In Phoenix, exclusively playing at Harkins Shea 14
“After the Storm” is a film by Japanese director and writer Hirokazu Koreeda. This work is a family-centered look at the life of a middle-aged man who thinks that his life should have turned out differently. There are a lot of regrets in his life, and he wishes to have things the way he would like them to be. But that is not how it is to be…
Ryota (Hiroshi Abe) had written a prize-winning novel in his youth, and married a woman named Kyoko (Yoko Maki). They had a boy named Shingo (Taiyô Yoshizawa), and then his life took a turn for the worse. There was little interest in the writer Ryota, and he could only get offers to ghostwrite stories for manga graphic novels. Ryota gambled away most of his savings, and Kyoko divorced him and took Shingo.
Soon after his father dies, he meets with his elderly mother Yoshiko (Kirin Kiki). She has a low-class standard housing apartment with few luxuries. She lives on her small pension but she seems to be happy. Ryota thinks that his older sister Chinatsu (Satomi Kobayashi) has been coming over to visit his mother so she can borrow money. But Ryota is always broke, and he never has enough to pay his child support.
Ryota works part-time at a detective agency, and he says it is for doing ‘research’ for his next novel. But it pays him just enough to pay the rent and gamble away the rest. He uses the job to go undercover and spy on his ex-wife Kyoko, to see whom she is dating. She is involved with a man who runs a very successful real estate firm.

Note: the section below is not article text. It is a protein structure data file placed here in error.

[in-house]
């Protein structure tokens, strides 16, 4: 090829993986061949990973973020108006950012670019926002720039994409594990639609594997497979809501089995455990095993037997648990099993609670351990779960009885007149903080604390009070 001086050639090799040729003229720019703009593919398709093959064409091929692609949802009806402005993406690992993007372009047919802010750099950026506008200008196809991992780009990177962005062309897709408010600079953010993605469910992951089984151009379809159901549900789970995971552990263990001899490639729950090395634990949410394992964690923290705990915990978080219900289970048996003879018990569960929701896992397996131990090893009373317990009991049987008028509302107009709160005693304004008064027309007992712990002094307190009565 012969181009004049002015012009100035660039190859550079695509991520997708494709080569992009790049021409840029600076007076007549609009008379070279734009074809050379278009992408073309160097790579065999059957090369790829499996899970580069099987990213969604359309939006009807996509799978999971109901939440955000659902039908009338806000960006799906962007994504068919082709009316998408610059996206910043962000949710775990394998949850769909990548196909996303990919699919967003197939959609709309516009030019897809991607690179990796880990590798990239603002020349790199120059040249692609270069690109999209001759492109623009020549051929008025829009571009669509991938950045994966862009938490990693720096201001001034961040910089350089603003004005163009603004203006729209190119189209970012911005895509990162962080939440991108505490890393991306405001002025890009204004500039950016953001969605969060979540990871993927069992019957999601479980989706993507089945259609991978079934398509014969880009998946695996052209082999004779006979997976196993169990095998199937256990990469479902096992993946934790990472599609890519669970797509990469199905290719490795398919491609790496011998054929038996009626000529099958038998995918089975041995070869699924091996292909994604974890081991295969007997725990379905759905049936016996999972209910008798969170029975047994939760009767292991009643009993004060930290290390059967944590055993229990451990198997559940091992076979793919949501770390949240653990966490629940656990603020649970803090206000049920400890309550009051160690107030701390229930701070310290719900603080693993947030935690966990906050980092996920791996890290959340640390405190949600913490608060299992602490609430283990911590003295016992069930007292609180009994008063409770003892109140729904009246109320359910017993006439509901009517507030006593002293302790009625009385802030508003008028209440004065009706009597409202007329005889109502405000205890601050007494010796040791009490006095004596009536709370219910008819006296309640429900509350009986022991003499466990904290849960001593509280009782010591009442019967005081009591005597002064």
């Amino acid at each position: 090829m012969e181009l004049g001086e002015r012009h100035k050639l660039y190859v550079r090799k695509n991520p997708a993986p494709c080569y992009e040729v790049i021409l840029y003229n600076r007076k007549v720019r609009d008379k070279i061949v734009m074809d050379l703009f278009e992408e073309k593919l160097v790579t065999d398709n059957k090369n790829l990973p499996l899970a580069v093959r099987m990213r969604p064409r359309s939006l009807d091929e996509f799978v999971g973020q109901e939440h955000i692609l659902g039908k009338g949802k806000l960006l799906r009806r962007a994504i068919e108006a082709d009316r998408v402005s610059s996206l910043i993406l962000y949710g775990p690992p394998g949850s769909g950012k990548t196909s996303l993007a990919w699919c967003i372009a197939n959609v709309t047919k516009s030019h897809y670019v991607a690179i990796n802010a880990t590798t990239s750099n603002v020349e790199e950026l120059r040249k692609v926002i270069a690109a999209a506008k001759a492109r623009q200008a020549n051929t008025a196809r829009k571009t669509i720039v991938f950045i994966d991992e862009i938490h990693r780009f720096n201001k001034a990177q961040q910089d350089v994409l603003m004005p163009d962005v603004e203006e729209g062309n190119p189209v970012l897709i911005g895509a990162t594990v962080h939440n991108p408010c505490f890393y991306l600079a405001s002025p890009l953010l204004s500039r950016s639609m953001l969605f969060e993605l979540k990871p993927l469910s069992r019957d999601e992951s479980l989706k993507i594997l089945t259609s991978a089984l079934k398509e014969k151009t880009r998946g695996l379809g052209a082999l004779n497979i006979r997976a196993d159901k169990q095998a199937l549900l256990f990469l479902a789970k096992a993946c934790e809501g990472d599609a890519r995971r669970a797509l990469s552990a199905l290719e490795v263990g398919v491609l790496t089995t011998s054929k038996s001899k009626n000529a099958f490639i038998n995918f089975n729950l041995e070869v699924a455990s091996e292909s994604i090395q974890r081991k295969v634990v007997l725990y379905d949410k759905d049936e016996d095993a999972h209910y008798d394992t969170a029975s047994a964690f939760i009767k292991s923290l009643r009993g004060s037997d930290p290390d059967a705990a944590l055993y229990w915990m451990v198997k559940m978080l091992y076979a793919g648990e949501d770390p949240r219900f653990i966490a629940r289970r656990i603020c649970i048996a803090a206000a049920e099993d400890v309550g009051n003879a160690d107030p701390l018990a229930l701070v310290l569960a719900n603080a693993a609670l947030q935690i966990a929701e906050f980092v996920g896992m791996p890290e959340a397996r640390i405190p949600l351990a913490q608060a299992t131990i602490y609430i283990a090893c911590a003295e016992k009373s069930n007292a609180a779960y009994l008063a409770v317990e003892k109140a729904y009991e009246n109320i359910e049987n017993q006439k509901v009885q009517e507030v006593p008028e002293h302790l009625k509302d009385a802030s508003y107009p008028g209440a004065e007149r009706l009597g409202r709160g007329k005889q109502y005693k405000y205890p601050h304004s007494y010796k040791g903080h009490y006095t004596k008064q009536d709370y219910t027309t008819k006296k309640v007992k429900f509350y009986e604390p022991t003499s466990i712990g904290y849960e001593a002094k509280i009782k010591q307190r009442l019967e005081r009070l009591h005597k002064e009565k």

Ryota and his sister Chinatsu visit their mother just before a violent typhoon hits the city. Kyoko and their son Shingo are also there that night. Chinatsu and her family leave to get home before the storm. Ryota, Kyoko, and Shingo have to spend the night at Yoshiko’s apartment. Yoshiko thinks that Kyoto and Ryota might have another chance together, but that will not happen. Shingo and Ryota have a time to bond as father and son.
Yoshiko gets to say things that sound profound and wise, such as “You can’t find happiness until you’ve let go… of something.” What you decide to let go of, I guess that is up to you…
This is a leisurely-paced movie. The most exciting sequence is during the storm, when they are running around a playground searching for missing lottery tickets. There is no flashy camera work or take-your-breath-away special effects. Things like would take away the quiet honesty of this film. The dialogue is in Japanese, and there are subtitles, so it takes some concentration to watch and adsorb the nuances of the characters.
So this might not be everybody’s cup of hot green tea and rice cakes. But if you can appreciate a small family drama that treats you like an adult, then you could enjoy seeing “After the Storm”.